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On-the-go support

Studying as a visually impaired person – how it works and which mobile devices can help

Freiburg, Apr 05, 2017

On-the-go support

Photo: Thomas Kunz

About 14 percent of the student body at the University of Freiburg has a disability or chronic disease. Yisita Hernández is one of them: the law student was born with only four percent of her overall vision. It requires a very good memory and technical devices to support her ability to learn.

Learning with the help of a camera system and Braille display: Yisita Hernández takes pictures of the texts, enlarges them on her laptop or translates them into Braille via a small rectangular box. Photo: Thomas Kunz

A whirring sound and the camera has already captured the text. „Vagrants and daylabourers are you called: the world trembles at our name." The computerized voice creakily stumbles over the syllables of James Joyce's novel „Ulysses". Yisita Hernández pushes the book up a tad. The next paragraph is displayed on the laptop monitor. On the surface of the rectangular box that stands before the computer, little white dots appear.

Camera system (back left), a laptop with specialized software and Braille display makes learning easier for visually impaired students. Photo: Thomas Kunz

Hernández runs her fingertips across the pattern they have created. She can't read Braille; she is just demonstrating how her fellow students do it. Every single day Hernández uses the camera system and laptop with its specialized software that enlarges and reads texts aloud: also when she studies at the library, when she takes exams or when she writes notes from the blackboard.

Flexible learning with a trolley
Hernández studies law and was born with only four percent of her overall vision. She can recognize colors very well – tiny details and moveable objects, on the other hand, give her a great deal of trouble. The camera system that is sitting atop her desk right now looks a lot like a desktop lamp.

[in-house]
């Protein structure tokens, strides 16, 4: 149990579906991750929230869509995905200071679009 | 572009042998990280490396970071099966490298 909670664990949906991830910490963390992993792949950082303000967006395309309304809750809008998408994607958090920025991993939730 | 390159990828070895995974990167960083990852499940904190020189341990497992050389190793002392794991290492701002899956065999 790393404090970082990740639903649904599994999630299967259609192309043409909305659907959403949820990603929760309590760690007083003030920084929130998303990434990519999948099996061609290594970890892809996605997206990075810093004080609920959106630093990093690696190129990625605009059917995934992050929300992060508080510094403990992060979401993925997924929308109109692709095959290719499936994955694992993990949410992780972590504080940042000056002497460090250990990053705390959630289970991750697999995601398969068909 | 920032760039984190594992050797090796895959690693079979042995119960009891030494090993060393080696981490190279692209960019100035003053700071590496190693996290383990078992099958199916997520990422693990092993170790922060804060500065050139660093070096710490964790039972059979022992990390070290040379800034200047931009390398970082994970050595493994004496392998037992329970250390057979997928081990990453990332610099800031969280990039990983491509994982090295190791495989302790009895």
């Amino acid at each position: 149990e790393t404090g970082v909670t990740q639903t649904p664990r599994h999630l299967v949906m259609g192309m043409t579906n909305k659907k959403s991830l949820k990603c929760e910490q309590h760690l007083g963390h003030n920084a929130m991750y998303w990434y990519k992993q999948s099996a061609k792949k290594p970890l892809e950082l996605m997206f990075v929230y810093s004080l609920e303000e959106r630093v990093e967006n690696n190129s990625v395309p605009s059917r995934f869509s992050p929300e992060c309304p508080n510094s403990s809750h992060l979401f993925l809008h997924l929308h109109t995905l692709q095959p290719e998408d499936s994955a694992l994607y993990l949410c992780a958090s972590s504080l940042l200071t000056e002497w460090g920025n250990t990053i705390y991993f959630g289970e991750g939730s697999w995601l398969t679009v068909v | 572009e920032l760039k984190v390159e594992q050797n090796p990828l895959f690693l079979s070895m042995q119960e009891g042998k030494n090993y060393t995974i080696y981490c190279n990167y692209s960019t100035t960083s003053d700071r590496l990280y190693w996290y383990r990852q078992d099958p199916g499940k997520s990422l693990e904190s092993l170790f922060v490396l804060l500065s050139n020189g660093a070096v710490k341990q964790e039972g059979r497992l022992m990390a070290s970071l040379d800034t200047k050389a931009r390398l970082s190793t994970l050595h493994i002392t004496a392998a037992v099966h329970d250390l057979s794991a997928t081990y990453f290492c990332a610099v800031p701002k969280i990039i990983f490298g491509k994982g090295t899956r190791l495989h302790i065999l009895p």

She can use it not only to take pictures of books, but also of scripts and even blackboard images that she can then directly transfer to her laptop. She loaned the device from the University. Just like the Braille display that turns texts into Braille, she is able to take her devices with her in a handy trolley wherever she goes.

Beate Massell, Special Needs Officer for Students with Disabilities and Chronic Illnesses at the University of Freiburg, selected the devices together with a team of future users and now lends them to students – a service that is meant to offer more flexibility to those affected by a disability or chronic illness. Everyone is eligible to loan a device, including guest students who are doing a semester abroad or are attending a block seminar.

„Last year someone came from Berlin to take an exam. He had a stationary device at home that could enlarge texts for him, but it weight 20 kilograms. I had to quickly arrange for a similar reading device and laptop and carry it into the examination room. I had sore muscles for a while after that," explains Massell.

Similar situations would have arisen more often during the exam period, which is why the idea was born to get University-based devices that were new or gently used and that were light and easy to transport. A wireless audio transmission device is one of them. It softens ambient sound and increases the volume of voices so hearing impaired students, those with attention deficit disorders or autism spectrum disorders can follow along in class better.

A bit of detective work

At the moment, Hernández is loaning devices much more frequently as she enters the final testing period of her second state exam. A student who is visually impaired – that requires a certain level of detective work and memory training. She points to a printer sitting on a wall shelf. „I can see a large grey box. When I am in a computer room at the University, I know it is a printer. But if I am in a supermarket, I also know that the grey box can't possibly be a printer."

Hernández needs a legal reference book from the reading room. She sets off. First aisle: labor law, second aisle: corporate and commercial law, third aisle: Constitutional and administrative law. Step by step she works her way through the stacks until she finally finds what she came for: in the last shelf in the aisle, top right is the very book she needs.

A huge relief

„I have memorized my various paths. I note which aisle has which books that I need. At the beginning of college, I thought I would never find my way around the library – too many rooms and signs." Mobility training would have helped her navigate her way more freely through the stacks and on campus. The Association for the Blind and Visually Impaired in South Baden provides such tours at the University of Freiburg.

The student has found her way back to her seat, legal reference book in hand. The camera whirrs quietly once again. Instead of Joyce's masterpiece, a page filled with paragraphs is beneath the lens. „I don't know how visually impaired people studied twenty years ago. Today's technical assistance is a huge relief. I couldn't attend college if it weren't for them."

Sonja Seidel


Information about all available devices and how to loan from the pool of helpful learning aids

Press release about the pool of helpful learning aids